By blindly abiding to (erroneous and perverse) catchy phrases like, ‘One man’s terrorist is another man’s freedom fighter’, Pakistan perilously glamorizes individuals such as Hafiz Saeed and their artificial and faithless ‘fight for freedom’ in Indian Administered Jammu & Kashmir, which remains nothing more than simply the brutal and cold-blooded massacre of thousands of innocent people. Days after his release, while referring to both groups founded by Hafiz Saeed, Retired Army Chief and former President Musharraf – previous ally of Washington in the War on terror and considered a liberal and moderate by various international players, went on a Pakistani TV channel saying, “…..I am the biggest supporter of LeT and I know they like me and JuD (Jamaat-ud-Dawa) also likes me. I was always in favour of action in Kashmir and of suppressing the Indian Army in Kashmir and they (LeT) are the biggest force. India got them declared as terrorists by partnering with US”.

In a video shot by Dawn News TV, Director-General of the Punjab Rangers Maj-Gen Azhar Navid Hayat is seen giving envelopes containing 1,000-rupee notes to participants after the protests in Islamabad this week which forced the law minister Zahid Hamid to resign. "This is a gift from us to you", the General is heard telling one bearded man. "Aren't we with you too?" Recently, Pakistan Army spokesman Major-General Asif Ghafoor said, “…That the State was working on a ‘mainstreaming’ programme to induct members of armed groups into the political process….”.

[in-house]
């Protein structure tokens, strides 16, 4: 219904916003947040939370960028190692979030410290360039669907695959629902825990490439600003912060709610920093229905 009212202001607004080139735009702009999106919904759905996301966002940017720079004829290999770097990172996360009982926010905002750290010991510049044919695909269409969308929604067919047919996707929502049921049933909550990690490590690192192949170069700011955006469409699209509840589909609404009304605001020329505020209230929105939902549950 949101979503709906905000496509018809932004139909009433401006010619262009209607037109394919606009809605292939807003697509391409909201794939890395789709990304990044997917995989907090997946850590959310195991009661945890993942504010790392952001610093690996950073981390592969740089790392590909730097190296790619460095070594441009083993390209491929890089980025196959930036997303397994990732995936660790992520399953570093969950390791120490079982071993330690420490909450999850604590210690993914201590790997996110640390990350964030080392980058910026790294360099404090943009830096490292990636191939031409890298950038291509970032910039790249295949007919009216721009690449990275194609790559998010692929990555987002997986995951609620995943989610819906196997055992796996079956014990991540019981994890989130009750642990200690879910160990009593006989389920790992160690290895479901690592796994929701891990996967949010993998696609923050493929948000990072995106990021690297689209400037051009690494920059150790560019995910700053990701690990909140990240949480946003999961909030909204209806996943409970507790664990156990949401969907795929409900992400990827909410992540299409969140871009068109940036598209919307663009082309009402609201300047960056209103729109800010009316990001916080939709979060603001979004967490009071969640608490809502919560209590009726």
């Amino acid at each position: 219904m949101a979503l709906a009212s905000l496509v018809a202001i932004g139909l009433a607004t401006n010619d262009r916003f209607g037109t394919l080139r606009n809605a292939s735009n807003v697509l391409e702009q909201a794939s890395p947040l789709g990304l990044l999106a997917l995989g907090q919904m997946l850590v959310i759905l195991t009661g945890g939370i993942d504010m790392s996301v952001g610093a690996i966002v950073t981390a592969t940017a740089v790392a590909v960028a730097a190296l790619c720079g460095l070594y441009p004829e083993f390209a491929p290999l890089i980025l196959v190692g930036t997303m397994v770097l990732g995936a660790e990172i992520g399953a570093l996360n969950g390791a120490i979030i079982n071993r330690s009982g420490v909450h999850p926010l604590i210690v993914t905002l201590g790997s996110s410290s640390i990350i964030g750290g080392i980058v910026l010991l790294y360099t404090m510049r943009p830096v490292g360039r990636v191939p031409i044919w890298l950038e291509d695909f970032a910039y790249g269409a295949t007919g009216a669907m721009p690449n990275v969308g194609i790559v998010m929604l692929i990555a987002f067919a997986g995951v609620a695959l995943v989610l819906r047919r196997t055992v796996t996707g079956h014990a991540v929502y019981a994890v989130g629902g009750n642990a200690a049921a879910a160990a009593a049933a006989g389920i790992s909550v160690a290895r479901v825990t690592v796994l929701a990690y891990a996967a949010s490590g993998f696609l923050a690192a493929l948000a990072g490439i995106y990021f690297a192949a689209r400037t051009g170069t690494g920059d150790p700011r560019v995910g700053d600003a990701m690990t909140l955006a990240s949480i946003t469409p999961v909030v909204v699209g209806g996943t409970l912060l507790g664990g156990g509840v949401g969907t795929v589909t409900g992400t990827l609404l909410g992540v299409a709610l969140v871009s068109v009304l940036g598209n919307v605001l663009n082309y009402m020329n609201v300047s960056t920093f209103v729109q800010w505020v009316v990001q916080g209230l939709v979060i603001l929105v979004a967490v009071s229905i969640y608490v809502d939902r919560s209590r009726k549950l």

Considering the support Hafiz Saeed and other extremist elements enjoy from the most powerful corridors in Islamabad and Rawalpindi, which is evident from Musharraf’s recent statement and Maj-Gen Azhar Navid Hayat's actions, Saeed's possible re-arrest would be nothing more than an eyewash in order to avoid ‘repercussions’ against the Pakistani State which could mean cuts in aid and strategic losses in Afghanistan.

During his detention time, Saeed established a political offshoot, with the backing of the Military, called the Milli Muslim League, in order to participate in the upcoming general elections. Despite the party being declared ineligible for the polling by the Election Commission of Pakistan, MML’s Sheikh Yaqoob received 5,822 votes - over four times that of the Pakistan Peoples’ Party - in little over four weeks of its existence. Another extremist party, Tehreek Labbaik Ya Rasool Allah Pakistan (TLP), yet to be recognised by the Election Commission, which organised this weeks' protests that forced Pakistan's law minister Zahid Hamid to resign, was founded by Maulvi Khadim Hussain Rizvi, an Islamic scholar, who strongly supports Mumtaz Qadri who assassinated Punjab Governor Salman Taseer in 2011 and vowed to get even with the PML-N for hanging Qadri. 

Such attempts of political mainstreaming of Jihadists and Saeed’s presence in the electoral platform compel analysts to ask whether it indeed makes a difference if Hafiz Saeed is again placed under house arrest or not? With parties like the PPP and the ANP confined to Sindh and KPK and the decline of PML-N and MQM, electoral politics in Pakistan seems to be fertile for extremist Islamist right-wing parties. These developments strongly illuminate the growing polarization in Pakistan and lay bare the deep dissonance between the Army and the Civil administration.

Some experts and analysts ask a very pertinent and unsettling question based on this emerging political and social scenario in Pakistan: ‘What if Hafiz Saeed, Maulvi Khadim Hussain Rizvi or their fielded proxies become part of Pakistan’s next Government?’

 

 

30 November 2017. © European Foundation for South Asian Studies (EFSAS), Amsterdam